[31 July, 2011]

on being an immigrant 2

Because I work in an agency that specializes in providing social and mental health services to immigrants in San Francisco, we talk a lot about issues of loss, nostalgia, otherness, and identity. Many of the staff are immigrants themselves, which helps us to think about, personally analyze and relate to these topics and experiences. So people at work recommended that I read Salman's Rushdie's Imaginary Homelands, and when I was buying it online, a list of authors they thought I would like popped up, including people like Nabokov and Milan Kundera. I laughed out loud because these are some of my favorite authors and it's true, many are transplants and most write about the concept of home and life somewhere else. I guess I relate to their stories and look for answers on how the characters resolved their unbearable feelings of not belonging and living in a world that is so unfamiliar.

So I am reading Imaginary Homelands and after every word I want to jump up, throw my hands in the air and shout, "Yes!" He totally gets it. He gets what it's like to be a foreigner in the country of citizenship and yet to have a familial connection to the country of birth. He is eloquent and good at putting a finger on that struggle of finding, or having to invent, a homeland. I wanted to quote some things here, to bookmark, to remember, but then I would be quoting the entire book. So instead I decided on this snippet about dreams and reality and the basis for social status of foreigners:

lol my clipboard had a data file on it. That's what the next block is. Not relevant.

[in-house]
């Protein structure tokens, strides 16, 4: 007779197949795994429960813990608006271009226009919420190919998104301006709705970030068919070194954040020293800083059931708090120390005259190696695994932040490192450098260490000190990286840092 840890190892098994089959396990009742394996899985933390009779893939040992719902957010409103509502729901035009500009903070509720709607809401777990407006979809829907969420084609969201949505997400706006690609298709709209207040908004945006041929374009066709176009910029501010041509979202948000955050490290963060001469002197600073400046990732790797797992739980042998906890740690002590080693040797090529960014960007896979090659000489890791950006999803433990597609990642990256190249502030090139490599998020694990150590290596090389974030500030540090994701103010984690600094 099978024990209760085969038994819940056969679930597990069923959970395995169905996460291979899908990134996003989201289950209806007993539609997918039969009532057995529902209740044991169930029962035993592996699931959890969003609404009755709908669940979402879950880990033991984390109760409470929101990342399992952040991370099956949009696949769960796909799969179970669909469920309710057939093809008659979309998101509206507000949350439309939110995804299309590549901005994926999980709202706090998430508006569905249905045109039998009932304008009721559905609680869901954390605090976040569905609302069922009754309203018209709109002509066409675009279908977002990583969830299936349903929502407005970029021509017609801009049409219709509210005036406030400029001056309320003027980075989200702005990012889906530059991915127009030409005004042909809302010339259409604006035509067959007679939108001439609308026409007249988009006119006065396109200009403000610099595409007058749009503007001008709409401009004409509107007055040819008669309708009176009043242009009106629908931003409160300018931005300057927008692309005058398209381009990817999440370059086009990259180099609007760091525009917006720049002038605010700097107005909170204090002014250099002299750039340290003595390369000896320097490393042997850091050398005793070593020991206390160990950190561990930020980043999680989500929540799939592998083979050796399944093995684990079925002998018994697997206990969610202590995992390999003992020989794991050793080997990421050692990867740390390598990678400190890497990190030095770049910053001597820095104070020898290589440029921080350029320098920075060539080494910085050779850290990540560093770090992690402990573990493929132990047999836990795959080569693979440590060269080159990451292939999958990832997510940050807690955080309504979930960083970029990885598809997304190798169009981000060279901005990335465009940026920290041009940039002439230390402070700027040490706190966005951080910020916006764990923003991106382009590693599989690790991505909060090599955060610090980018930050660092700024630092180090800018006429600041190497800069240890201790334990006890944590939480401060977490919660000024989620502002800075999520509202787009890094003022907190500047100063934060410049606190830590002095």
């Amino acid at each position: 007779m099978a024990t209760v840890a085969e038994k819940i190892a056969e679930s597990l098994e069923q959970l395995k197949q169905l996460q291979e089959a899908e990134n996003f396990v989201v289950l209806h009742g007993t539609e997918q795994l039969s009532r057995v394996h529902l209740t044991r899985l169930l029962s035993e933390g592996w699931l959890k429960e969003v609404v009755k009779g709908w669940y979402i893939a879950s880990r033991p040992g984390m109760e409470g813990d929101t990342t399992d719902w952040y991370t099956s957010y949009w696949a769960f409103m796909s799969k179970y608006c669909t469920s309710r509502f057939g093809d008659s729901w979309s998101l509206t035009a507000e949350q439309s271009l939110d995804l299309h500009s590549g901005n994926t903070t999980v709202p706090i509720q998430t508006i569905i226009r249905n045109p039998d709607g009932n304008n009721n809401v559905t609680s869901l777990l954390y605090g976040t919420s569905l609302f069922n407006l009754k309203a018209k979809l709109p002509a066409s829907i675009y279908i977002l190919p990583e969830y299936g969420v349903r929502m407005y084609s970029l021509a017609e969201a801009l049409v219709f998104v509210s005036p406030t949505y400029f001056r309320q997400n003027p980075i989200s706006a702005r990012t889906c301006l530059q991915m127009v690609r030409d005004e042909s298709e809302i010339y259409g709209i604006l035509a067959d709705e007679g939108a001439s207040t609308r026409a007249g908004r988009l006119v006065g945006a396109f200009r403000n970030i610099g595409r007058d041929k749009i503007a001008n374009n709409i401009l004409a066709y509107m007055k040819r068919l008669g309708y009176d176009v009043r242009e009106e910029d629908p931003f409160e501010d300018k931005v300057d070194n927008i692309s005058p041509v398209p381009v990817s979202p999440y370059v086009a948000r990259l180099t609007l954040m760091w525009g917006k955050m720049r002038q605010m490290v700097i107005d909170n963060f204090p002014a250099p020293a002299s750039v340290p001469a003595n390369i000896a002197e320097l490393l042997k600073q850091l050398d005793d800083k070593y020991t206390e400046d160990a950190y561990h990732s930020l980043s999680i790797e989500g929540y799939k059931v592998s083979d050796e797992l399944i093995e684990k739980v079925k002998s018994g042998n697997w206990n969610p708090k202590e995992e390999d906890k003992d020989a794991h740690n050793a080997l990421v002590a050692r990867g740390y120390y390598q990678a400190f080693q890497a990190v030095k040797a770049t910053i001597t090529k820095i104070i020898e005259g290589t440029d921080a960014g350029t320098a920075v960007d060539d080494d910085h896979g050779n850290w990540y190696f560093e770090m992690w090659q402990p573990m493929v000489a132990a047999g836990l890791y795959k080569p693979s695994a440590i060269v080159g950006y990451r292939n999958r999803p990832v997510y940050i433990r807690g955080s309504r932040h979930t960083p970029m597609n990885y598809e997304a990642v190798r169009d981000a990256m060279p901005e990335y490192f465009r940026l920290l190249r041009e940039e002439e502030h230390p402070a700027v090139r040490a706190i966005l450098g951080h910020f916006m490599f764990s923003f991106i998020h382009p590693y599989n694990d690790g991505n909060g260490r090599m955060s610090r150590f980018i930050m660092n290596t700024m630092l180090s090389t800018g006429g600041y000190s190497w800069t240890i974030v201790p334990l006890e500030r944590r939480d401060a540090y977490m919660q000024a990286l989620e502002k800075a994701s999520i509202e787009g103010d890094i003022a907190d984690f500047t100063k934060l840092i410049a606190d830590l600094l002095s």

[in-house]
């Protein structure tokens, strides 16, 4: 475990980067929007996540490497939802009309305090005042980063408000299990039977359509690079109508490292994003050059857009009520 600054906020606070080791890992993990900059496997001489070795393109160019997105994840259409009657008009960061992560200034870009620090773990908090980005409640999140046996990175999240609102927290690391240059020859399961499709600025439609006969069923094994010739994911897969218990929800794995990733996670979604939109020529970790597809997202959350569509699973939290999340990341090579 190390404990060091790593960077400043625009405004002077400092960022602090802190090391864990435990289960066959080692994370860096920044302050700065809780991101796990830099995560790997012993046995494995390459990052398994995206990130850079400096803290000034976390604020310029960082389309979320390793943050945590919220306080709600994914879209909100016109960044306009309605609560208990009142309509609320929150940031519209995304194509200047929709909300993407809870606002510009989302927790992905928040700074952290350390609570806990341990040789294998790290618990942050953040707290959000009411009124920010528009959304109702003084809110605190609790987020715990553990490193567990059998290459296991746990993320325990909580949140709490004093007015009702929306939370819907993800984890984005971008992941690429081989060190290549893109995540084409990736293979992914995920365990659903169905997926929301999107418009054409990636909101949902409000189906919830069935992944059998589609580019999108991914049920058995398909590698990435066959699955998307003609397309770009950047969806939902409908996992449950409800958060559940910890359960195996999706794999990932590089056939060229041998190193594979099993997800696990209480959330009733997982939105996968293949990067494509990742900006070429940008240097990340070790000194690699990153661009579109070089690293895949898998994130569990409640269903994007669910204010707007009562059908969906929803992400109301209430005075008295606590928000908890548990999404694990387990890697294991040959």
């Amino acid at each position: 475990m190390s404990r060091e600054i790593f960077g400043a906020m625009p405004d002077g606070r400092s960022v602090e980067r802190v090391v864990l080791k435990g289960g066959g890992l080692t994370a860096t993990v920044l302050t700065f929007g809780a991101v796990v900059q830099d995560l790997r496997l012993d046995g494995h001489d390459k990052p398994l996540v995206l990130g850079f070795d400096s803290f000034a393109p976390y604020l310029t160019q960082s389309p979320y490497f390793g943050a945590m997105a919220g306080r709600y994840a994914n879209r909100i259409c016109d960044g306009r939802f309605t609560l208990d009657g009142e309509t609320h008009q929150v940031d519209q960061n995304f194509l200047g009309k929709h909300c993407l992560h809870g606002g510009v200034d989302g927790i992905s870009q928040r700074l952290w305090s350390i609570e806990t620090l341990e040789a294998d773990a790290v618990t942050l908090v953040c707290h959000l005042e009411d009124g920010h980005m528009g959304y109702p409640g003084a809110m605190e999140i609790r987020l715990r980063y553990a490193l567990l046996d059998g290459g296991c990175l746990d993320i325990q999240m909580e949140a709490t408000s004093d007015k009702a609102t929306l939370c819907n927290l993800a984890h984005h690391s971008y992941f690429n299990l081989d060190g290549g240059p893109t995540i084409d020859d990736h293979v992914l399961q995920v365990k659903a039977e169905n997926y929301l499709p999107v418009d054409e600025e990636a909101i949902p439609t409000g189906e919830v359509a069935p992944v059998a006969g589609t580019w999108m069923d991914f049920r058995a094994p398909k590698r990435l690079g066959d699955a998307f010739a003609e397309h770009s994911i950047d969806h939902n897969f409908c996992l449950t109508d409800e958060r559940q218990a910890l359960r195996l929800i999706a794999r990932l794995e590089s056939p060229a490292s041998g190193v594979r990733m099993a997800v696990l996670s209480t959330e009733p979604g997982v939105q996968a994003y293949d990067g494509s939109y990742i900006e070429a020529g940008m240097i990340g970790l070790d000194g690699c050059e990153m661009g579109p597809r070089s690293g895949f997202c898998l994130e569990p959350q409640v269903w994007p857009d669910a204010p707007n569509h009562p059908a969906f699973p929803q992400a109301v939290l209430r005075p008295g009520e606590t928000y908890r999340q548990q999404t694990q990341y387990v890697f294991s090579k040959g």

In common with many Bombay-raised middle-class children of my generation, I grew up with an intimate knowledge of, and even sense of friendship with, a certain kind of England: a dream-England composed of Test Matches at Lord's presided over by the voice of John Arlott, at which Freddie Trueman bowled unceasingly and without success at Polly Umrigar; of Enid Blyton and Billy Bunter, in which we were even prepared to smile indulgently at portraits such as "Hurree Jamset Ram Singh", "the dusky nabob of Bhanipur". I wanted to come to England. I couldn't wait. And to be fair, England has done all right by me; but I find it a little difficult to be properly grateful. I can't escape the view that my relatively easy ride is not the result of the dream-England's famous sense of tolerance and fair play, but of my social class, my freak fair skin and my "English" English accent. Take away any of these, and the story would have been very different. Because of course the dream-England is no more than a dream.
I can't espace this view either, because it has to be true. My fair skin and my American accent have gotten me places. But they also create some internal conflicts:

1. They render me invisible. Sure, at times it's good to pass, to not be recognized or picked out of a crowd or questioned. But invisibility can be damaging in that I never know where to stick myself, or how to behave, to how to let people know I may not be who they think I am.

2. Because of this invisibility, there is no community. Because I don't know where to stick myself and because other people don't always know what to do with me once I am stuck there, there is no support or sense of belonging. It's possible that other white immigrants resolve this by conforming to the dominant culture and feeling a part of it. But for me both external and internal forces must have prevented this, so I am left without a home and only with imaginary homelands.

I know there were other points, but I just became exhausted with all this and embarrassed at sounding so emo. So I guess I'll just leave it at what it is. 

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